As California reservoirs near historic levels, does this mean that the drought and water shortages are over? California has received much-needed rainfall over the past two months, including torrential downpours, atmospheric rivers, and snowstorms. They have filled the state’s reservoirs. The data, first reported by the San Francisco Chronicle, suggests that many reservoirs are now nearing or exceeding historic levels. The state’s water supply comes from groundwater and a massive system of water reservoirs. They provide around 60% of the total supply. Winter is a crucial period for these water reservoirs. This is because the higher levels of precipitation serve as a buffer for the state’s dry summer months. The phenomenon of exceeding their average storage capacities is primarily affecting reservoirs in California’s Central Valley.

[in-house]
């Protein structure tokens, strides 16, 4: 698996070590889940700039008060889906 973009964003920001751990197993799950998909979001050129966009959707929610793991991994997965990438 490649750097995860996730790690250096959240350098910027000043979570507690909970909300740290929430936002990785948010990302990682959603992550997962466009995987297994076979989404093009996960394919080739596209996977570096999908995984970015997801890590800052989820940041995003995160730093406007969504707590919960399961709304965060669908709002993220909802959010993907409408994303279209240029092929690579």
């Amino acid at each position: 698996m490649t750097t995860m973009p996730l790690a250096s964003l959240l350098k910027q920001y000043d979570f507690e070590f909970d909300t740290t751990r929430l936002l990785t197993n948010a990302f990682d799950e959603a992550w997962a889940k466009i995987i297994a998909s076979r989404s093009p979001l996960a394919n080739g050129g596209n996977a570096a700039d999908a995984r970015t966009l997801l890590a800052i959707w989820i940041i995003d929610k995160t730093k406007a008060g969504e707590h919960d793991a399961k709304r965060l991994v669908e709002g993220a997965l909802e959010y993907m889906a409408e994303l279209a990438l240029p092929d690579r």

Lake Oroville (that we mentioned in our Feb. 3, 2023, post), one of California’s largest water reservoirs, is holding more water than its historical average for this time of year. The rainfall and snow have made half of California drought-free. Snowpacks in the Sierra Nevada region (~30% of the state’s water supply) are over 160% of the historical average. However, climate experts warn that the recent snowfall and precipitation may not be enough to end California’s decades-long mega-drought.